He doubts it with everything he has but he doesn’t say anything about it, doesn’t tell her that he’d like nothing more than to take a knife to his throat right now and end it, properly, the way he should have done after the Time War took everything.

Otherhim should have, anyway, and he wonders when he started differentiating between the two of them.

Something makes her sigh, and he glances at her sharply, confused.  “You think too much, you know?  More than the Doctor used to, anyway.”

Inside him in the region of his heart, a muscle twinges and a sour taste fills his mouth.  It takes him a moment to realise, with a sinking sense of horror, that he’s jealous.  “Can’t help it,” he tries to shrug away.  “Comes with the job description, you know.  Time Lord and all that.”

She rolls her eyes.  “Yeah right.”

“What d’you mean, ‘yeah right’?” Prickly, defensive – he’s jealous, and that is both distantly hilarious and terrifying.”

“Well, it’s like he said, right?  The Doctor, I mean.  You’re not a Time Lord, are you?  Not with the, you know, two hearts, and all.”

Not a Time Lord/Not the Doctor/Not Good Enough, his head tells him with waves upon waves of raw feeling that hit him in the gut.  Possibly the heart, all one of them.

“Oi!” He doesn’t realise till she’s grabbed his arm that he’s flinching backwards.  “I didn’t say it was a bad thing, did I?”

“Isn’t it?”  Stop, stop, stop, he tells himself but the words keep rushing out, like water from a broken dam.  “It’s him you…” You can finish a sentence, he tells himself sternly.  You can’t tell English from Spanish but you can finish a sentence without pausing. “…fell in love with, isn’t it?  The adventure, the stars, the travel, the knowledge, all of it?  You want a brilliant mad man in a blue box, Rose, I’m just a mad man.”

Broken, angry, his mind continues the litany for him, but there is a limit to how melodramatic even he can be.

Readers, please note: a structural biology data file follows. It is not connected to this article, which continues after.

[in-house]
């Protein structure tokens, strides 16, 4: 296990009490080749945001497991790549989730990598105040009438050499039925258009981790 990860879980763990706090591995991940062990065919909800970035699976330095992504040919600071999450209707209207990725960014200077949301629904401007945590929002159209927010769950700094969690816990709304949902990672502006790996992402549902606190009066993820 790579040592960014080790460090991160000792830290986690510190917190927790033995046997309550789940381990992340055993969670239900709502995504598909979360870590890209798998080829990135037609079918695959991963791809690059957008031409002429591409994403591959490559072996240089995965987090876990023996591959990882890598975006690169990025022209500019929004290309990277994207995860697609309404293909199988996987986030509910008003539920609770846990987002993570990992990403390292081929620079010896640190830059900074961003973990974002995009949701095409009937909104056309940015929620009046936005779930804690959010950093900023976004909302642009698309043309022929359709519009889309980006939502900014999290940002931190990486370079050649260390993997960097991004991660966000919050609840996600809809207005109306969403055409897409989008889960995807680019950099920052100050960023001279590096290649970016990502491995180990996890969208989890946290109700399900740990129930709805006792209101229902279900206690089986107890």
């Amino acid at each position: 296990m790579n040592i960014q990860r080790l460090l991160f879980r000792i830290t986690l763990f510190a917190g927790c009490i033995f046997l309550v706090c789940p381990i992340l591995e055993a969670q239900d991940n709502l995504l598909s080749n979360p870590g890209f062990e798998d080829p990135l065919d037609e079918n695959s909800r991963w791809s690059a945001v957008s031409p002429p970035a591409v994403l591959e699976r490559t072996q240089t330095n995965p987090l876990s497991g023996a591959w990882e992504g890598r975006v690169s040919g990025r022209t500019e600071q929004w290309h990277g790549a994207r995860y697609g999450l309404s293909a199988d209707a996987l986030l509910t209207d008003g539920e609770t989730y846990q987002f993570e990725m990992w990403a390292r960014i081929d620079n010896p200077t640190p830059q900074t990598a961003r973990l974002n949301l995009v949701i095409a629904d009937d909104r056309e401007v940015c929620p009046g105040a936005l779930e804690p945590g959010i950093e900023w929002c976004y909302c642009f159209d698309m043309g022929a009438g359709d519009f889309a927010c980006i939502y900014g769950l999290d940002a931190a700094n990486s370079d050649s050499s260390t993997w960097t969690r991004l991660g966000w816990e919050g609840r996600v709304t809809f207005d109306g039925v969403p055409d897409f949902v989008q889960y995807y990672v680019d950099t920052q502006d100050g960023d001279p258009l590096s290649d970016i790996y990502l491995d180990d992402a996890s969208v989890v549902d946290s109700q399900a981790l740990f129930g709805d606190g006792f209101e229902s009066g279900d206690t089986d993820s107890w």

She’s silent for a long moment and he knows he’s right, knows it till he looks up at her and sees her shaking her head, a mixture of amusement and fury on her face.  “You idiot,” Rose groans, “you bloody idiot,” and she leans forwards, grabs his head in her tiny soft hands, kisses him and kisses away everything but that thundering ostinato to his life since he met her, a regeneration ago – Rose, Rose, Love You, Rose, Love You, Rose, Rose.

“I love you,” she growls when she pulls away, “you.  Not the face, not the two hearts, not the…” She waves her hands vaguely, “time stuff and all the, you know, Gallifrey stuff.  You.  Because you’re an idiot and brave and I saw you at Torchwood the first day you came with me to work, you were terrified but you didn’t show it, and that’s what I want, okay?”

It doesn’t make sense; he’s stringing word to word, putting in the pauses, transcribing the words and commas and periods in his head but he doesn’t quite understand.

When he doesn’t reply, though, she raises an eyebrow warningly.

“Okay,” he says hastily and leans forwards before she can say anything else, meets her lips softly, gently. 

And it is okay, because he doesn’t understand how or why or anything like that, but he thinks he understood what was important.

I’m not leaving you.  I love you.

And that’s enough for him.